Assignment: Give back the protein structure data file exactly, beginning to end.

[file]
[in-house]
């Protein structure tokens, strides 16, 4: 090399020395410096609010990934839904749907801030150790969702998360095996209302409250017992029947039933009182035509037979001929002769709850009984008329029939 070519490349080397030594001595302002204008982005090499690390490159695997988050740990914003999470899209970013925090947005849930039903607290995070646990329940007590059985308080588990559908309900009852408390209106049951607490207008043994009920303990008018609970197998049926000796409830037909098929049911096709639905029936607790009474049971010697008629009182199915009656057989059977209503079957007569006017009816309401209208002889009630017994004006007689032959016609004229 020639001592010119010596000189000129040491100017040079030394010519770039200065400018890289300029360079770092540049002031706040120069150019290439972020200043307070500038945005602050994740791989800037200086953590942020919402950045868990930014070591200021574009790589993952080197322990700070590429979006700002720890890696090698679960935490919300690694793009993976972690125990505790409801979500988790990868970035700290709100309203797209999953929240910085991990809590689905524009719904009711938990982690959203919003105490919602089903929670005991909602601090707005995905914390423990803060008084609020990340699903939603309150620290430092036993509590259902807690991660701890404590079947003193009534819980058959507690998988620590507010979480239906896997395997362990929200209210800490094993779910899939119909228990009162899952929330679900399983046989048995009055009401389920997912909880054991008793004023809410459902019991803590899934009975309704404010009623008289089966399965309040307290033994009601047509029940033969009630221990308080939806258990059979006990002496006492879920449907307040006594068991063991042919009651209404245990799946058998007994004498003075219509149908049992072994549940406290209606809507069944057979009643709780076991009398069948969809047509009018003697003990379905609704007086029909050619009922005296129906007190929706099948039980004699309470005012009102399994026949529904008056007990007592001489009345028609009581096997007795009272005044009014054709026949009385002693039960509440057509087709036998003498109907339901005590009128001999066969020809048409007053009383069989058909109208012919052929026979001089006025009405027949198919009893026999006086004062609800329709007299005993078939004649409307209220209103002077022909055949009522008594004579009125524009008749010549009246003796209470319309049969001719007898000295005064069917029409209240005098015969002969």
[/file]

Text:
[in-house]
């Protein structure tokens, strides 16, 4: 090399020395410096609010990934839904749907801030150790969702998360095996209302409250017992029947039933009182035509037979001929002769709850009984008329029939 070519490349080397030594001595302002204008982005090499690390490159695997988050740990914003999470899209970013925090947005849930039903607290995070646990329940007590059985308080588990559908309900009852408390209106049951607490207008043994009920303990008018609970197998049926000796409830037909098929049911096709639905029936607790009474049971010697008629009182199915009656057989059977209503079957007569006017009816309401209208002889009630017994004006007689032959016609004229 020639001592010119010596000189000129040491100017040079030394010519770039200065400018890289300029360079770092540049002031706040120069150019290439972020200043307070500038945005602050994740791989800037200086953590942020919402950045868990930014070591200021574009790589993952080197322990700070590429979006700002720890890696090698679960935490919300690694793009993976972690125990505790409801979500988790990868970035700290709100309203797209999953929240910085991990809590689905524009719904009711938990982690959203919003105490919602089903929670005991909602601090707005995905914390423990803060008084609020990340699903939603309150620290430092036993509590259902807690991660701890404590079947003193009534819980058959507690998988620590507010979480239906896997395997362990929200209210800490094993779910899939119909228990009162899952929330679900399983046989048995009055009401389920997912909880054991008793004023809410459902019991803590899934009975309704404010009623008289089966399965309040307290033994009601047509029940033969009630221990308080939806258990059979006990002496006492879920449907307040006594068991063991042919009651209404245990799946058998007994004498003075219509149908049992072994549940406290209606809507069944057979009643709780076991009398069948969809047509009018003697003990379905609704007086029909050619009922005296129906007190929706099948039980004699309470005012009102399994026949529904008056007990007592001489009345028609009581096997007795009272005044009014054709026949009385002693039960509440057509087709036998003498109907339901005590009128001999066969020809048409007053009383069989058909109208012919052929026979001089006025009405027949198919009893026999006086004062609800329709007299005993078939004649409307209220209103002077022909055949009522008594004579009125524009008749010549009246003796209470319309049969001719007898000295005064069917029409209240005098015969002969």